Time to learn new tunes

Classical music outfits must be open about their carbon footprints

Music
Minutes to savour: The Shanghai Symphony Orchestra at this year’s Proms (©CHRIS CHRISTODOULOU. Courtesy of BBC Proms)

The titans of global capitalism are embracing social responsibility. In the US, the Business Roundtable (BRT), a club for business chiefs, has abandoned the decades-old doctrine of “shareholder primacy” for a new “statement of purpose”, which places the requirement to serve the shareholder on a par with responsibilities towards communities and establishes environmental protection as a business goal.

As commerce tries to look green and cuddly, the captains of the classical music industry look on nervously. Their business may not have the carbon footprint of the oil and gas industry. But it is not as clean as it looks.

Take this year’s BBC Proms, with 12 foreign orchestras coming to London. Most are from Europe, but they include the Shanghai Symphony Orchestra, which played precisely 11 minutes of Chinese music, according to the Proms website, to show for their 11-hour flight. (The rest of their programme featured staples from the Western repertoire by Rachmaninov and Mozart.)

Similarly, the Royal Opera House, Wigmore Hall, the Royal Albert Hall, the Barbican and other top British classical music venues all pride themselves on the international stars they fly in, often for a single appearance. An avowedly global offering plays to cosmopolitan audiences and boosts ticket sales.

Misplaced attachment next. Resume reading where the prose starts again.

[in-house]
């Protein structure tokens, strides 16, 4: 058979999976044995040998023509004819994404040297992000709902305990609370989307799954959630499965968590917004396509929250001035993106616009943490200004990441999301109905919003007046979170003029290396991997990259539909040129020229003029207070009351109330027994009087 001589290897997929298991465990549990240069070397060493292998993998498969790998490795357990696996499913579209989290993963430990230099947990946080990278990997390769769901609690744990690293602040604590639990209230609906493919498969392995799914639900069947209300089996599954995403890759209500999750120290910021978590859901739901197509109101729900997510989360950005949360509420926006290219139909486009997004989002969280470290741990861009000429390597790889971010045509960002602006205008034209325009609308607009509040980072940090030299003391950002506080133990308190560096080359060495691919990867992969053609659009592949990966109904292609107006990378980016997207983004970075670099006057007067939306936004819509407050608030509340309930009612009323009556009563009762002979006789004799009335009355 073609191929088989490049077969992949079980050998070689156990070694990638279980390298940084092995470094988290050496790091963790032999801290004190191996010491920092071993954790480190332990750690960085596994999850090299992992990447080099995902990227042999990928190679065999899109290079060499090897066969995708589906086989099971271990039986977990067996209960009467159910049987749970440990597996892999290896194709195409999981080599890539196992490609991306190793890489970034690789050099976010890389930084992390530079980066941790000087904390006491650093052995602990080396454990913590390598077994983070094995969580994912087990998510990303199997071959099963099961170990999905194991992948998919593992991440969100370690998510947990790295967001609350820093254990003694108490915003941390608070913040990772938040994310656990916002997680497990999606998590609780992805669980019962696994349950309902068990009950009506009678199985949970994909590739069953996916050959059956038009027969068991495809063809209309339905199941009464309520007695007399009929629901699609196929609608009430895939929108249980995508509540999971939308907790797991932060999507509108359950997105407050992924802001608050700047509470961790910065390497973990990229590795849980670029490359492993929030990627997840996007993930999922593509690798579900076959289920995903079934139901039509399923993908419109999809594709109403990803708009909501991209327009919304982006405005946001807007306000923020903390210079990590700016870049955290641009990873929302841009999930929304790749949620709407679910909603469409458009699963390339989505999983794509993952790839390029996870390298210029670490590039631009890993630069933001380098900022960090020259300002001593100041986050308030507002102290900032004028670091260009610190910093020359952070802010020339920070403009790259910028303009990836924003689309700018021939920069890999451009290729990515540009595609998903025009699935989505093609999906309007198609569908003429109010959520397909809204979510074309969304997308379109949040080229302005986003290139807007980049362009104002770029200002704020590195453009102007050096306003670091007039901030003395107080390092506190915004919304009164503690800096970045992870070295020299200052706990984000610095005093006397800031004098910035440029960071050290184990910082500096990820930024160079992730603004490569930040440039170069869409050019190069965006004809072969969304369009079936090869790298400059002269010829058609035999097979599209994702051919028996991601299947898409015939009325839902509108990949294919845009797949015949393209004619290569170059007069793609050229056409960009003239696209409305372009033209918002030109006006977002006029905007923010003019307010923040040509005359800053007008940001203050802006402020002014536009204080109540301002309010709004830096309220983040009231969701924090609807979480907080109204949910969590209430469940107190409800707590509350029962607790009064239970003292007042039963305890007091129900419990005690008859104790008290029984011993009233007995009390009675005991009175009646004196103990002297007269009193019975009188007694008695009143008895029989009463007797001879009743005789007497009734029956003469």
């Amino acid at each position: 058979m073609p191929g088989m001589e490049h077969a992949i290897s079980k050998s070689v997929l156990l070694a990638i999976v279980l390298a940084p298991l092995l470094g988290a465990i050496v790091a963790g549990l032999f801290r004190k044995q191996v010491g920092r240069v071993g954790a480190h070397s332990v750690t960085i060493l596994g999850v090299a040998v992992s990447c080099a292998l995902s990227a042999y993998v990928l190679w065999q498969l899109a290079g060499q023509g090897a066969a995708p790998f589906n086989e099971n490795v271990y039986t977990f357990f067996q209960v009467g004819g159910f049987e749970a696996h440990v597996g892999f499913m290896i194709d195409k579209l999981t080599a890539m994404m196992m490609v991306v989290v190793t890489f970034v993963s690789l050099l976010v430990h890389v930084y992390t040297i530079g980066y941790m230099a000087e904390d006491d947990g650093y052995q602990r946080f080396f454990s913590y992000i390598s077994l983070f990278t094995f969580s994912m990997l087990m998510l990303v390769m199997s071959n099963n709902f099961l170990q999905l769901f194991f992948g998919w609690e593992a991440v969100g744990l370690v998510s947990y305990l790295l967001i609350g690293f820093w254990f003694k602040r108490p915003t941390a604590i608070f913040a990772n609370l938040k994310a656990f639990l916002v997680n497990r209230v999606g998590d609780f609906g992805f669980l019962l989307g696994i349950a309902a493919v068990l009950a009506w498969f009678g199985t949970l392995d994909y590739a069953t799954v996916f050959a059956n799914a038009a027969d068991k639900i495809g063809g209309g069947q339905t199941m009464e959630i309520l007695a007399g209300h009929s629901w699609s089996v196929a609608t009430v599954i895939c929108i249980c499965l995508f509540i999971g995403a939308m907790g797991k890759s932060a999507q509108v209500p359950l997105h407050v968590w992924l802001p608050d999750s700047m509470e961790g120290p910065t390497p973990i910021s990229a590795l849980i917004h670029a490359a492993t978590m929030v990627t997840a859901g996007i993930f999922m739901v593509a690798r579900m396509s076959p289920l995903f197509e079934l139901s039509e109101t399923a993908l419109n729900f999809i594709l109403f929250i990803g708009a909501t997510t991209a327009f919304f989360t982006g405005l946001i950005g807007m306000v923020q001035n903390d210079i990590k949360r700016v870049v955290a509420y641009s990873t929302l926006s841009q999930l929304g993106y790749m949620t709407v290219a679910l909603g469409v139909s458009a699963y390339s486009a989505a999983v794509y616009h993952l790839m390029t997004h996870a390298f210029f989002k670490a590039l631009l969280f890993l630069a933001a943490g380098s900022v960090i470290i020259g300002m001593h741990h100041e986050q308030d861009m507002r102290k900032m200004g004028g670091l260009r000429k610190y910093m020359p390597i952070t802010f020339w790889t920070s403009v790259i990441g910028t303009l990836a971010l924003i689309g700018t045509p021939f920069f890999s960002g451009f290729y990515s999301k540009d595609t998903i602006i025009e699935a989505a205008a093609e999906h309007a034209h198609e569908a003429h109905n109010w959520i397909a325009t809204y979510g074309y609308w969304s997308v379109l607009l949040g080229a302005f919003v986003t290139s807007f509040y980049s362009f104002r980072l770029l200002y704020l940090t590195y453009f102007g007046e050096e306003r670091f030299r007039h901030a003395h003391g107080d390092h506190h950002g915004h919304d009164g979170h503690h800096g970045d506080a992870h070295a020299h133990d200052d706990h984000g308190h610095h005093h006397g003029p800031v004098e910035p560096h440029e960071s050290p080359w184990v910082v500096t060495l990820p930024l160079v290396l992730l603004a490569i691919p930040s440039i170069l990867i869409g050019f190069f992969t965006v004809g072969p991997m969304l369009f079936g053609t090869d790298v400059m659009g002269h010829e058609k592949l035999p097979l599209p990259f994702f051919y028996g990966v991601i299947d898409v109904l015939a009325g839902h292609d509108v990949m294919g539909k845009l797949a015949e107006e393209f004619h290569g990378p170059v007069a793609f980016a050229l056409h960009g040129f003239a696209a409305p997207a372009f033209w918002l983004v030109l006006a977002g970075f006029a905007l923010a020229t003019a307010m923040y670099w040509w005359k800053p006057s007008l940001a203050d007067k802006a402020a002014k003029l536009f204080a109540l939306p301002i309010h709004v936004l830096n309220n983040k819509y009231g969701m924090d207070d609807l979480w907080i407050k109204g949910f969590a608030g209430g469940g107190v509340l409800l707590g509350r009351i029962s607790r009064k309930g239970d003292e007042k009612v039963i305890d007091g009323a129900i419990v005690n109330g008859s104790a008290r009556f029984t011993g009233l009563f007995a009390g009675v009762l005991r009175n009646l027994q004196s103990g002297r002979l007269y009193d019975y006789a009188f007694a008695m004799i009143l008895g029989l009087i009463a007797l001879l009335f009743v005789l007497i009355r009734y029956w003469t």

Some have tried to develop greener business strategies: the Barbican has a zero landfill policy whereby all its waste is reused and Glyndebourne installed a massive wind turbine as part of its long-term carbon-neutral policy. Professor Richard Barker at the Said Business School in Oxford, one of the organisations behind the BRT initiative, argues that classical music institutions should declare their carbon footprints and be transparent about the carbon costs of international bookings. A “carbon premium” could then be added to tickets and passed on to carbon-reducing organisations, or projects that help those affected by climate change. The best-paid soloists and conductors might also contribute. The levy could also be spent on fostering models for reducing carbon emissions elsewhere in the classical music industry. International stars and their hosts might also
consider bolting on some other socially-worthwhile elements to help justify the cost of carbon-heavy engagements.

The shift in corporate thinking should also jolt classical music institutions on wider issues of social responsibility. These typically take “high culture” to deprived, often inner-city communities. But the benefits are rarely quantified or independently assessed. The Wigmore Hall, which uses an external evaluator for its education programme, is a rare exception. Without external scrutiny, these efforts risk being little more than disguised marketing—widening the customer base while looking good.

Such changes may seem a tall order—but so, until recently, would any suggestion that the flinty champions of shareholder value would brook any shift in their priorities. A dated, self-centred approach became politically and commercially unsustainable. That should be a catchy tune for the classical music industry too.